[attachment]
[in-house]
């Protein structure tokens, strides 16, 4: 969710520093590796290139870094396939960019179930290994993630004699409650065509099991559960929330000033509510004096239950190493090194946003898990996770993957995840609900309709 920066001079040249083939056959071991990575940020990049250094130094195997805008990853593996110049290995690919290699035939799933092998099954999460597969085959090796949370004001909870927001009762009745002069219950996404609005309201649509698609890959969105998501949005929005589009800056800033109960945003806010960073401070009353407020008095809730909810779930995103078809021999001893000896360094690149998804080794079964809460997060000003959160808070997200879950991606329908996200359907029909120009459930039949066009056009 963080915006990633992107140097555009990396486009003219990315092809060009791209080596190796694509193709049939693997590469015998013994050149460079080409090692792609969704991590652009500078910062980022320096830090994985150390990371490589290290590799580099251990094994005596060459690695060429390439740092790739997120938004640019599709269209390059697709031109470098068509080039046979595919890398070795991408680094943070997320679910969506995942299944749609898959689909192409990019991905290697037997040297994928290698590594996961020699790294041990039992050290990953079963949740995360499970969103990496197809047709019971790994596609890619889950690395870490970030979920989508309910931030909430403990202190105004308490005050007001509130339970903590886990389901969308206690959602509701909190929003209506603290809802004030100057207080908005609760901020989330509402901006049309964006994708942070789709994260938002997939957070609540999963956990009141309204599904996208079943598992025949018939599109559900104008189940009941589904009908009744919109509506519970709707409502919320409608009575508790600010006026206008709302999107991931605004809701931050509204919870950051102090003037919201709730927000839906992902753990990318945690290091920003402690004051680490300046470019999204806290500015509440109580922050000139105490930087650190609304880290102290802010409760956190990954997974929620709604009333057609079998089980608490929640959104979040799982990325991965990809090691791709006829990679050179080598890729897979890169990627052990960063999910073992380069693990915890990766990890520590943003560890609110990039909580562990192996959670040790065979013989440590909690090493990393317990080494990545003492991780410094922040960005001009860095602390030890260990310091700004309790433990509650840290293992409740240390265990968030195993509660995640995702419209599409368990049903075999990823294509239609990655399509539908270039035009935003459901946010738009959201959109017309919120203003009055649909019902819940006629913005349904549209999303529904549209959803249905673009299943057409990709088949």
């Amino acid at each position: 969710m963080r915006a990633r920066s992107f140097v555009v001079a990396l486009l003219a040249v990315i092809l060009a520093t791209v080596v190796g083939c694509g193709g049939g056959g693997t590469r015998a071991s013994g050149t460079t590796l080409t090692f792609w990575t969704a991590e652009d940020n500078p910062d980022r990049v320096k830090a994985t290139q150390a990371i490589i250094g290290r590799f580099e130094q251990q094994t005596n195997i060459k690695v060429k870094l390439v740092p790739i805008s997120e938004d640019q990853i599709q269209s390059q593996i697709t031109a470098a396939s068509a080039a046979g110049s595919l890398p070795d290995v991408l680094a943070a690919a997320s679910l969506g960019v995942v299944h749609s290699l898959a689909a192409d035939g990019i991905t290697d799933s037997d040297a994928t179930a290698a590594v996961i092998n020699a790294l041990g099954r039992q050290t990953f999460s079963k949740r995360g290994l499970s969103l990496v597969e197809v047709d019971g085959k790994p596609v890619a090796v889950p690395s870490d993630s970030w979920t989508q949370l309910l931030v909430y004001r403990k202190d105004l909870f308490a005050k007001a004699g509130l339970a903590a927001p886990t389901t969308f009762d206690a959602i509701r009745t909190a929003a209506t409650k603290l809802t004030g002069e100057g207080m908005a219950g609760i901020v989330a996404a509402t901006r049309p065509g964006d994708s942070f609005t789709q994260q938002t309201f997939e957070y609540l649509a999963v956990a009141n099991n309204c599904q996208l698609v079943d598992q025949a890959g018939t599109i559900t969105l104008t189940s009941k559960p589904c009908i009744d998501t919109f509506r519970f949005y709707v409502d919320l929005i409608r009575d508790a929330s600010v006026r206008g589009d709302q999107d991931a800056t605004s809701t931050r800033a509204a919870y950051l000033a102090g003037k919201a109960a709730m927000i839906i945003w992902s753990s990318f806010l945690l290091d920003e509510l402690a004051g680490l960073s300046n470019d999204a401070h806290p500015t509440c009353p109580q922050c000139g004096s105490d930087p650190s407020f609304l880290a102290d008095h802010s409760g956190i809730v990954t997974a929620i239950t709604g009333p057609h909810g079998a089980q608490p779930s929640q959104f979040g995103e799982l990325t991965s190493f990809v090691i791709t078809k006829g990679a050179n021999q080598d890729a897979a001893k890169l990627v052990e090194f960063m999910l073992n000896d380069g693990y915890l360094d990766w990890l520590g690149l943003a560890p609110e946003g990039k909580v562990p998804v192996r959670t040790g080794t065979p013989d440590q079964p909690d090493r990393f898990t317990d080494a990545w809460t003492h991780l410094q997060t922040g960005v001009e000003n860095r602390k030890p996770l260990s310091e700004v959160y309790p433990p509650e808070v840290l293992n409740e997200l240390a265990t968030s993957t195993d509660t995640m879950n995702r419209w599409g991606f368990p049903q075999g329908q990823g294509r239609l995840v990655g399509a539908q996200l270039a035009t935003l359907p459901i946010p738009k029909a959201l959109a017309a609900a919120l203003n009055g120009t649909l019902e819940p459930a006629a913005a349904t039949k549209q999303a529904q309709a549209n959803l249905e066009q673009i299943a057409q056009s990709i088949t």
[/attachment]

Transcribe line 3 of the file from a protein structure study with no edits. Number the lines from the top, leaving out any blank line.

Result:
């Amino acid at each position: 969710m963080r915006a990633r920066s992107f140097v555009v001079a990396l486009l003219a040249v990315i092809l060009a520093t791209v080596v190796g083939c694509g193709g049939g056959g693997t590469r015998a071991s013994g050149t460079t590796l080409t090692f792609w990575t969704a991590e652009d940020n500078p910062d980022r990049v320096k830090a994985t290139q150390a990371i490589i250094g290290r590799f580099e130094q251990q094994t005596n195997i060459k690695v060429k870094l390439v740092p790739i805008s997120e938004d640019q990853i599709q269209s390059q593996i697709t031109a470098a396939s068509a080039a046979g110049s595919l890398p070795d290995v991408l680094a943070a690919a997320s679910l969506g960019v995942v299944h749609s290699l898959a689909a192409d035939g990019i991905t290697d799933s037997d040297a994928t179930a290698a590594v996961i092998n020699a790294l041990g099954r039992q050290t990953f999460s079963k949740r995360g290994l499970s969103l990496v597969e197809v047709d019971g085959k790994p596609v890619a090796v889950p690395s870490d993630s970030w979920t989508q949370l309910l931030v909430y004001r403990k202190d105004l909870f308490a005050k007001a004699g509130l339970a903590a927001p886990t389901t969308f009762d206690a959602i509701r009745t909190a929003a209506t409650k603290l809802t004030g002069e100057g207080m908005a219950g609760i901020v989330a996404a509402t901006r049309p065509g964006d994708s942070f609005t789709q994260q938002t309201f997939e957070y609540l649509a999963v956990a009141n099991n309204c599904q996208l698609v079943d598992q025949a890959g018939t599109i559900t969105l104008t189940s009941k559960p589904c009908i009744d998501t919109f509506r519970f949005y709707v409502d919320l929005i409608r009575d508790a929330s600010v006026r206008g589009d709302q999107d991931a800056t605004s809701t931050r800033a509204a919870y950051l000033a102090g003037k919201a109960a709730m927000i839906i945003w992902s753990s990318f806010l945690l290091d920003e509510l402690a004051g680490l960073s300046n470019d999204a401070h806290p500015t509440c009353p109580q922050c000139g004096s105490d930087p650190s407020f609304l880290a102290d008095h802010s409760g956190i809730v990954t997974a929620i239950t709604g009333p057609h909810g079998a089980q608490p779930s929640q959104f979040g995103e799982l990325t991965s190493f990809v090691i791709t078809k006829g990679a050179n021999q080598d890729a897979a001893k890169l990627v052990e090194f960063m999910l073992n000896d380069g693990y915890l360094d990766w990890l520590g690149l943003a560890p609110e946003g990039k909580v562990p998804v192996r959670t040790g080794t065979p013989d440590q079964p909690d090493r990393f898990t317990d080494a990545w809460t003492h991780l410094q997060t922040g960005v001009e000003n860095r602390k030890p996770l260990s310091e700004v959160y309790p433990p509650e808070v840290l293992n409740e997200l240390a265990t968030s993957t195993d509660t995640m879950n995702r419209w599409g991606f368990p049903q075999g329908q990823g294509r239609l995840v990655g399509a539908q996200l270039a035009t935003l359907p459901i946010p738009k029909a959201l959109a017309a609900a919120l203003n009055g120009t649909l019902e819940p459930a006629a913005a349904t039949k549209q999303a529904q309709a549209n959803l249905e066009q673009i299943a057409q056009s990709i088949t």